I read with amusement this post from The Lead:
As I have wrestled with this question with congregational leaders (and with members of the Net and Millenial Generations) one significant reality has emerged. It has to do with stewardship practices. The Net and Millenial Generation members do not use cash and they do not write checks. They swipe a debit/credit card for almost all of their purchases and payments. In the church, how do we receive our offerings? We pass an offering plate that we hope gets filled with cash and checks. We do not use their currency! This is just one sign of the generational divide and it is one (of many) that we need to recognize, name and address.
I say “with amusement” because it was just this issue that got me into an interesting position with my own pastor.
About a year and a half ago, I was winding up my time as my church’s Finance Committee chairman when I met with the pastor on some matters before the church. After those were dealt with this issue came up. There was a proposal to put kiosks in the foyer (we haven’t graduated to a narthex just yet, Anglicans) and set up online giving. So my pastor went into a long dissertation along the line of The Lead’s observation about the newer generations and their spending methods figuring, I suppose, that I am a typical Boomer and still cut checks and had no appreciation for the benefits of online and kiosk giving and would not be receptive to the proposal.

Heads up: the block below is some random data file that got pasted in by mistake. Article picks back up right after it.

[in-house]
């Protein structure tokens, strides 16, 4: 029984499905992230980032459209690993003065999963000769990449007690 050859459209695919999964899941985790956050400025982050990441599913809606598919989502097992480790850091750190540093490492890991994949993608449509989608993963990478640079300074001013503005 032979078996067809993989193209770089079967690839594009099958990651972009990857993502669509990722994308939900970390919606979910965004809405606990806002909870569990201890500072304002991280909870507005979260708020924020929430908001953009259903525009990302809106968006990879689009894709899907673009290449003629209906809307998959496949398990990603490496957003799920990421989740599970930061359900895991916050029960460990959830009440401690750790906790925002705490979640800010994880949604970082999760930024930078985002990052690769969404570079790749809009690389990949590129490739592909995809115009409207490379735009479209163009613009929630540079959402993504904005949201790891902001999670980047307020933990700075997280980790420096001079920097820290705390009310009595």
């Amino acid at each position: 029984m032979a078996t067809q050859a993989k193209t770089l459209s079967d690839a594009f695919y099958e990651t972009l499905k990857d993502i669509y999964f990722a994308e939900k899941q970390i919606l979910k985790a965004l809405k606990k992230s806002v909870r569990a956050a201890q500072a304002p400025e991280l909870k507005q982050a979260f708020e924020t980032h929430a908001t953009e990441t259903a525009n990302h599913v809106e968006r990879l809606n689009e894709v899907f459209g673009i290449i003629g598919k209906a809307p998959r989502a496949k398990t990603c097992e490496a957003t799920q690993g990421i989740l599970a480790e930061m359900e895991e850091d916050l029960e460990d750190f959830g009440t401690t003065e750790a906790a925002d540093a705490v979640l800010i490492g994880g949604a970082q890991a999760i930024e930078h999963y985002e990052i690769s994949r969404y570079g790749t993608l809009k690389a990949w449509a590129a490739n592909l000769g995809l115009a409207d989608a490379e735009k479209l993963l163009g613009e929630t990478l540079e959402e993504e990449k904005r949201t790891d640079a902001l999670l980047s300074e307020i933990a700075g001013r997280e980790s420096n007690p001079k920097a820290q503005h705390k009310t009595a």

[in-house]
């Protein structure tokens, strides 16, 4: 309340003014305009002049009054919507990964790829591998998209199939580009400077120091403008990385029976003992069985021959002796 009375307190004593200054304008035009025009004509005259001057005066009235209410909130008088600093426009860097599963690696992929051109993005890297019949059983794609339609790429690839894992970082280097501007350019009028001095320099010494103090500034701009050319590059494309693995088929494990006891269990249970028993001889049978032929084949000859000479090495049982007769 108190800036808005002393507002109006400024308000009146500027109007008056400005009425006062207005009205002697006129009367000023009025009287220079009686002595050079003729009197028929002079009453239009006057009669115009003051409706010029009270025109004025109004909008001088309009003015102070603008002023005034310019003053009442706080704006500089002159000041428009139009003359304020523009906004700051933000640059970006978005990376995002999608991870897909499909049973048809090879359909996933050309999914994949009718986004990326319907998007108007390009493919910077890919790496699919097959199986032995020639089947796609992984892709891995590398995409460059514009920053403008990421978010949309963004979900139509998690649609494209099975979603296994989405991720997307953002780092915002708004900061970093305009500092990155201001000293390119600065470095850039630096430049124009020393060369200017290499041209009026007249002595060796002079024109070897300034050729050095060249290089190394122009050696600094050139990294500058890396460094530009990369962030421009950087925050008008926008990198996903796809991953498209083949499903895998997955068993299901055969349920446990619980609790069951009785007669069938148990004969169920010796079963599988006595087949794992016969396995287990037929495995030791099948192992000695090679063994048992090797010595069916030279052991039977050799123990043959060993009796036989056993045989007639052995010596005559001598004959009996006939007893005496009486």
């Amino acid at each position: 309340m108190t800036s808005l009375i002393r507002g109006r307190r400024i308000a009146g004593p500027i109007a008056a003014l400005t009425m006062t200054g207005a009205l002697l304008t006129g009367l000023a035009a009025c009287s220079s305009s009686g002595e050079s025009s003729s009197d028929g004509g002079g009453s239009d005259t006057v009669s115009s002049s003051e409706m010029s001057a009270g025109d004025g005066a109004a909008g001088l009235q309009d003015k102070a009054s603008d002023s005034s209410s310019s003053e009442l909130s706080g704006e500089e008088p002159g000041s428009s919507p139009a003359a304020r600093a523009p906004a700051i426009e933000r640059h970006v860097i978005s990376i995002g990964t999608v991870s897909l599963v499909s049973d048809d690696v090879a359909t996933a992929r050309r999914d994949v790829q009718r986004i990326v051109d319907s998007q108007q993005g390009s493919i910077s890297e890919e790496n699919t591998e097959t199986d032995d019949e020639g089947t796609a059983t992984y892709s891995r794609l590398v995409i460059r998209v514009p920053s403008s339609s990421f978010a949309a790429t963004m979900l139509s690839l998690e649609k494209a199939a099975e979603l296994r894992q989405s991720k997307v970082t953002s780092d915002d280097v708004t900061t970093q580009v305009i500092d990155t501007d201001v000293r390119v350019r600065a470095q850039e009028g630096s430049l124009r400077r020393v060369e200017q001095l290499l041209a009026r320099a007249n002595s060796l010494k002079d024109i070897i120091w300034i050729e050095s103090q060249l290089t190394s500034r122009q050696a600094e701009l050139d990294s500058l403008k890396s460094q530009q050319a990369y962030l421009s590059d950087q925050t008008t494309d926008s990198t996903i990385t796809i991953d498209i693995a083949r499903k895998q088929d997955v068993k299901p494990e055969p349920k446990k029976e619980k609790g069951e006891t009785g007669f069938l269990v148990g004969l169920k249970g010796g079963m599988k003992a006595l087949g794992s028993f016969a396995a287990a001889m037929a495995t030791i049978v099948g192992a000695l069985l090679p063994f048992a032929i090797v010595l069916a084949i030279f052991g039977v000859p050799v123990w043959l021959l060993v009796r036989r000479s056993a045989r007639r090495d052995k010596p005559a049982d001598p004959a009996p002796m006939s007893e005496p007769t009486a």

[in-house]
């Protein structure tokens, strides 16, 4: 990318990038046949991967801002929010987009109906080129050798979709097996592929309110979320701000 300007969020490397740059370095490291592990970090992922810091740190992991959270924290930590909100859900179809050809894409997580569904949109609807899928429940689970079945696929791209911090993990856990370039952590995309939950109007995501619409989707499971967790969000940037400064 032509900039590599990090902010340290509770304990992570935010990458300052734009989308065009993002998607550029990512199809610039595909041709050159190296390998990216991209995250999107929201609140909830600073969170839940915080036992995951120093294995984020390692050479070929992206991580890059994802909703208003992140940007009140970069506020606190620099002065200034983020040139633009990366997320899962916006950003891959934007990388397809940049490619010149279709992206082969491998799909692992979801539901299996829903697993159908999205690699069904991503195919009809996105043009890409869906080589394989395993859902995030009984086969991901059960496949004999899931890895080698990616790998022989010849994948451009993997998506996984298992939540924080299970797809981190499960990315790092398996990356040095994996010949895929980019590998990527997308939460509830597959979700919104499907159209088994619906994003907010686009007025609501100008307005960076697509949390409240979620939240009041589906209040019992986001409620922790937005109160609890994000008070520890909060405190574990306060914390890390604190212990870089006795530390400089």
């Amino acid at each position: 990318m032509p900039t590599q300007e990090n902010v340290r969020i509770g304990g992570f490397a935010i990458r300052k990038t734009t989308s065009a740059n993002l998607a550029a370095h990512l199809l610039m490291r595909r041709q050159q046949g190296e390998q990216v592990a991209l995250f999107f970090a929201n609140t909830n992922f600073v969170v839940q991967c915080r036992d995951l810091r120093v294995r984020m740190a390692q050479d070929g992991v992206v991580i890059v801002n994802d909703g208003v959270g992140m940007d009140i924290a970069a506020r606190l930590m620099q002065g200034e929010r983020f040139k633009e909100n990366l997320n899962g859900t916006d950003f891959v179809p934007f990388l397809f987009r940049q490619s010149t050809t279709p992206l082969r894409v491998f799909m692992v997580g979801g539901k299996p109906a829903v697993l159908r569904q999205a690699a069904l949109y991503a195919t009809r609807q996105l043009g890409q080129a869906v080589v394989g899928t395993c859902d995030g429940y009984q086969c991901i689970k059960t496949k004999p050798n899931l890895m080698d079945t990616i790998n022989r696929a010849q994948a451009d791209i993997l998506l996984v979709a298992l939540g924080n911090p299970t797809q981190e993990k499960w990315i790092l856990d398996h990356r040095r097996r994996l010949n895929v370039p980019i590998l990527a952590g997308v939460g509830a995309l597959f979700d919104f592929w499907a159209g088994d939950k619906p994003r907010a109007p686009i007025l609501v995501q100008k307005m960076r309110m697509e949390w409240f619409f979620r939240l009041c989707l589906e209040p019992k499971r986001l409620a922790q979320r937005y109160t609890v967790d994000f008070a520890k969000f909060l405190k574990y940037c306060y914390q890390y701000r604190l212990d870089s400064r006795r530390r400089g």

My response? I told him that our local church was just about the last ministry we cut checks to. The “debate” collapsed and today we have online giving.
What my pastor hadn’t counted on was that, after over a decade of web mastering, blogging, POD and setting up several web stores, I’ve pretty much gone over to the way the “Net and Millenial” generations do payment.
BTW, I would urge any church considering online giving to do it. And don’t let the “old heads”–no matter what their calendar age–in the church stand in the way of progress.